I have seen numerous licenses for any kind of software such as the GNU GPL, BSD License, MIT License, and LGPL. What is the process for creating a new software license, such as "John Doe's generic license"?
- Open an editor.
- Write terms of license.
- Save file.
- Include in project.
Generally speaking, that's all there is to it. Seriously.
Don't believe me? Check out Phil Sturgeon's Don't Be A Dick license (as well as the WTFPL that inspired it).
That said, it's hit or miss whether software licenses are legally enforceable, even if a lawyer wrote them (at least in the US, and it depends almost entirely on the whim of the judge or ruling copyright authority). More generally, though, as the software author, you are already covered by your country's copyright laws (assuming you've taken the steps for your work to be copyrighted; in the US, that's simply actually making the work).
It boils down to what you want to accomplish with your license, above and beyond (or in lieu of) copyright laws. In the case of such licenses like Phil's DBaD license, it's largely a matter of the honor principle and mutual respect of one another.
If you want it to be legally enforceable (or at least have a chance of doing so), such as releasing a closed-sourced product, then you'll very likely want to talk to a lawyer. That way, you can make sure there aren't any glaring loopholes and can have it written in such a way that a judge/ruling party is more likely to rule in your favor in the event that someone does violate it.
EllisLab (the company behind CodeIgniter) has a great explanation of software licensing (and entire week of blogs on the matter, in fact), both from a legal standpoint, and from the standpoint of a FLOSS developer and the honor principle I mentioned above.
(Disclaimer: I'm not a lawyer, this isn't legally binding advice, blah, blah, blah. I'm just a developer who's had to tip-toe around the legal minefield that is software development and licensing. When in doubt, talk to someone who actually is a lawyer, ideally with a copyright, patent, and/or licensing focus.)
Answer the following questions for the user of your software:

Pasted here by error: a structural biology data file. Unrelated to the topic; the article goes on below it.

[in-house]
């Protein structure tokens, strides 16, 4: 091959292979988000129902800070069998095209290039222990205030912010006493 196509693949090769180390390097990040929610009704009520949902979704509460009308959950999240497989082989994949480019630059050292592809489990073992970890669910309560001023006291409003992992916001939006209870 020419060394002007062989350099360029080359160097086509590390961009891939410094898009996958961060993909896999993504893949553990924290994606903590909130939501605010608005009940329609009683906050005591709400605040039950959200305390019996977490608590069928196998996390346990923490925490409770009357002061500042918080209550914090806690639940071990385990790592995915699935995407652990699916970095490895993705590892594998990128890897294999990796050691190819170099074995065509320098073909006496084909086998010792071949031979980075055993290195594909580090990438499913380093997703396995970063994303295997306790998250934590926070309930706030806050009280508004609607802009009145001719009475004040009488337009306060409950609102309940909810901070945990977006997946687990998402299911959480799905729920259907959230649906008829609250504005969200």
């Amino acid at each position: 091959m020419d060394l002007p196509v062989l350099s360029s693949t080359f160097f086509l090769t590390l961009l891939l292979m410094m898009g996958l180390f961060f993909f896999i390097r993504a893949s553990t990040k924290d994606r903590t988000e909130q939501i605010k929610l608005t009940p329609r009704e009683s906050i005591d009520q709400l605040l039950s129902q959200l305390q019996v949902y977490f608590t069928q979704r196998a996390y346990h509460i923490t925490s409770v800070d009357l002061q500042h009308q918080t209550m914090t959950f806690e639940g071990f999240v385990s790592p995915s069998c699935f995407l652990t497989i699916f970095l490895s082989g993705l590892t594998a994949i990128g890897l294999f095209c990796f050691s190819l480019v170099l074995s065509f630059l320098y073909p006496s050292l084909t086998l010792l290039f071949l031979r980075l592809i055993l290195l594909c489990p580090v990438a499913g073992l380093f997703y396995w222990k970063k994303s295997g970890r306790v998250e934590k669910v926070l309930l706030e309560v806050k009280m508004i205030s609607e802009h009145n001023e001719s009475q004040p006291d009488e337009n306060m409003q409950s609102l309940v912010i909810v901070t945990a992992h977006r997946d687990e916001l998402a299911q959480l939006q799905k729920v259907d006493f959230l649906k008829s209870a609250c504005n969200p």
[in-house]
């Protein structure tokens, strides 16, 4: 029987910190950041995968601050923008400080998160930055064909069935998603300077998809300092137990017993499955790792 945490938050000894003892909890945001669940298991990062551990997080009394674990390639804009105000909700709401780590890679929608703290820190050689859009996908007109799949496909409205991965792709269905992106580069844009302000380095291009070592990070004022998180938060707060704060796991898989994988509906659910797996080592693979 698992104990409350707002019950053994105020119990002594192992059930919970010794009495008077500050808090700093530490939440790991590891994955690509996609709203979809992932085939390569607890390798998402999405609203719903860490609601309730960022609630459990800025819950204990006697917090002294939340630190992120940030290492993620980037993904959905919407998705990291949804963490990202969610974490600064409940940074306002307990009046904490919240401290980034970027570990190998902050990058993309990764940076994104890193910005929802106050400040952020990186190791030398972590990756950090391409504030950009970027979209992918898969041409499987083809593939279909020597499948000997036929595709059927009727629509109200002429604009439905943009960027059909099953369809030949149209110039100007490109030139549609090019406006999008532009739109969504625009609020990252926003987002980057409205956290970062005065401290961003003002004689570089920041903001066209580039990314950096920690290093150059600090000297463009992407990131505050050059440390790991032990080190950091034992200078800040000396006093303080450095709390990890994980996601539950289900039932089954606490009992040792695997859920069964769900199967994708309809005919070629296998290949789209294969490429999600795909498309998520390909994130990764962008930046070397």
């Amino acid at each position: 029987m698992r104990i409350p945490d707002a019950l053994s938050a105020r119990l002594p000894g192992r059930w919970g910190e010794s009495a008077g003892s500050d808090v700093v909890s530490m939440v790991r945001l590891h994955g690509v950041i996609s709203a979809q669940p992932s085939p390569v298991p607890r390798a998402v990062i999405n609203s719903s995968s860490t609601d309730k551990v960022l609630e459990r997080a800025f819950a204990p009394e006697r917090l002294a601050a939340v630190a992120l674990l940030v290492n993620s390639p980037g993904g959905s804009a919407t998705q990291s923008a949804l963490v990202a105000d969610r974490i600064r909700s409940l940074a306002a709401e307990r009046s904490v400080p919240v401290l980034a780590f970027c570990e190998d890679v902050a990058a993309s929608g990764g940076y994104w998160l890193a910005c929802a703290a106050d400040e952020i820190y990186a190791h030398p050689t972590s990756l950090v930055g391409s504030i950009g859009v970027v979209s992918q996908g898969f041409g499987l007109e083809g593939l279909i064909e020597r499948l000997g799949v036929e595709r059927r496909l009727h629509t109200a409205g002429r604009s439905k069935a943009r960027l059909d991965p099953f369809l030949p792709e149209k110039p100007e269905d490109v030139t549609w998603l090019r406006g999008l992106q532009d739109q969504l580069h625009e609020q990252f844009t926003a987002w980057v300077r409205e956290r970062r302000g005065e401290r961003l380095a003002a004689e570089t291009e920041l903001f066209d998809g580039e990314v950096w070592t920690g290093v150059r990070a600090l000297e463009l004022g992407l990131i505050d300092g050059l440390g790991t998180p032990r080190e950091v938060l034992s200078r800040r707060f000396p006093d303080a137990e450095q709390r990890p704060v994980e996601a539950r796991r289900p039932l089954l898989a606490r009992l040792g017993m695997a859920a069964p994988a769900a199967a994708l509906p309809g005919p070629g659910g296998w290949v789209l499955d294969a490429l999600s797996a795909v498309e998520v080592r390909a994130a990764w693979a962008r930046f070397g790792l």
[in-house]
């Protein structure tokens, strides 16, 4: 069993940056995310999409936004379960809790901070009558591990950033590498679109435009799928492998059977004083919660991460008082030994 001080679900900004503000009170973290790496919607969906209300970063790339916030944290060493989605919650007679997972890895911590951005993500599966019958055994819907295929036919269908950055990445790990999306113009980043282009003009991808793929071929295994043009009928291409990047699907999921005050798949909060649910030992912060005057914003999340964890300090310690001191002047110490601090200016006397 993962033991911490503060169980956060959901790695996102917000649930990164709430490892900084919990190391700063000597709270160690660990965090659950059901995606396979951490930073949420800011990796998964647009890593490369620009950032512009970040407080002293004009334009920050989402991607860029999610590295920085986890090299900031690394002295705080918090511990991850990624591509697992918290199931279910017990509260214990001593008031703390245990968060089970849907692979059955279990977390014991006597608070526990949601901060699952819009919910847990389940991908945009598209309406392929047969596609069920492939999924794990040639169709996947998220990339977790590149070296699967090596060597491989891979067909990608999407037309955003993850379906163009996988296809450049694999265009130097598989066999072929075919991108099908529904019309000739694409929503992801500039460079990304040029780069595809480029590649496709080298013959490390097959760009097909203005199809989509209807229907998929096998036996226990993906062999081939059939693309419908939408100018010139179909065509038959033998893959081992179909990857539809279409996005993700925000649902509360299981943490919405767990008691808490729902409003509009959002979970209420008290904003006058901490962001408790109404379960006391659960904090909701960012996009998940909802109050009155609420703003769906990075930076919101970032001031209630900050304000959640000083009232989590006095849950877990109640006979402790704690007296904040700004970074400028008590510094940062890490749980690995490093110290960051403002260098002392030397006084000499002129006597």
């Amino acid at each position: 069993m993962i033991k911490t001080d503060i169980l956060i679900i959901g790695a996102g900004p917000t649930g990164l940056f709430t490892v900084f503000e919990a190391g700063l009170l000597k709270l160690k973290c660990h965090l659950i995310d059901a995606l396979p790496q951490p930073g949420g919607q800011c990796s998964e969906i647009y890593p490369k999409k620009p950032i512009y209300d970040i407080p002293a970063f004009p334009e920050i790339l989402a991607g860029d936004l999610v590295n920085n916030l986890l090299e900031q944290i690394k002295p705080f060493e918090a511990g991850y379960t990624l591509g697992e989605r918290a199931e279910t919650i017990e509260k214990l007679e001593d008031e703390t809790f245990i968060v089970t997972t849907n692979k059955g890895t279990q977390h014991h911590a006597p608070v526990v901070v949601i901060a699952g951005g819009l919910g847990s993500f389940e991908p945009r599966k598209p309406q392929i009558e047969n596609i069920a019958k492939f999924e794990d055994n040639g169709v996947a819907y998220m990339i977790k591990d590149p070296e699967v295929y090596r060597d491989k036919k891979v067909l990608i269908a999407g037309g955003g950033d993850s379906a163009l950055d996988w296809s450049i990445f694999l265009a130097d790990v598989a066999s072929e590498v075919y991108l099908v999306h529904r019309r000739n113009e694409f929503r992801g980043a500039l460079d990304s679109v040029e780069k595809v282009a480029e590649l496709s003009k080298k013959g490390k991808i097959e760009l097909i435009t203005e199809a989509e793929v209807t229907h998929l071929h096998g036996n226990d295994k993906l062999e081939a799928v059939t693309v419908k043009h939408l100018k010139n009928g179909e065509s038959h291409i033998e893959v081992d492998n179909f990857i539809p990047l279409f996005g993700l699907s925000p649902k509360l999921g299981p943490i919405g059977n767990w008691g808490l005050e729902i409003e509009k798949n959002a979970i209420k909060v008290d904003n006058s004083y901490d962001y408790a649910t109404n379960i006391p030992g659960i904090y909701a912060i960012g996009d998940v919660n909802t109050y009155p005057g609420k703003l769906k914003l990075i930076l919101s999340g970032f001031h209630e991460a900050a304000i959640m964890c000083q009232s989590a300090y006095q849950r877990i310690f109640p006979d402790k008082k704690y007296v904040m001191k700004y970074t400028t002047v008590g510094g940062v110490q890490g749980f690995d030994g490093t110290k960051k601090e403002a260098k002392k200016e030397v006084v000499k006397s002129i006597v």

Is your product open-source, i.e. can I get a copy of the source code?
- How can I use your source code? Can I freely copy it into my own applications, or do I have to link to your binary? If I use your code in my own application, is there a limit to how much of your code I can use? Do I have to include your license or attribution header at the top of any source files I redistribute that contain your code, or in the Help/About box of my binary?
What can I do with your product? Can I use it one one computer? Can I use it on more than one computer? Can I redistribute it or resell it?
If I use your product as part of another application I write, do I have to be open-source also?
How do you warranty your product? Are you legally liable if I have problems?
What are your redistribution terms? Can I redistribute your product as part of a product I write? If you provide source, can I modify your library and redistribute the modifications, and if so, what conditions do I have to meet?
Study other licenses, and see how they have answered these questions.
It is actually surprisingly similar to what developers do:
You give a lawyer (or the legal department in a large corp) a list of requirements for what the license permits and what it does not permit (e.g. the license is for one user only, it's temporary, you cannot use the software for some purposes, etc.) and they "translate" this into lawyer-speak, pretty much like we translate requirements into code.
For example, "the license is for one user only" is usually translated into the something similar to this: "FooCorp Inc. grants you a single, non-exclusive, non-transferable license to install and use FooSoftware for ...".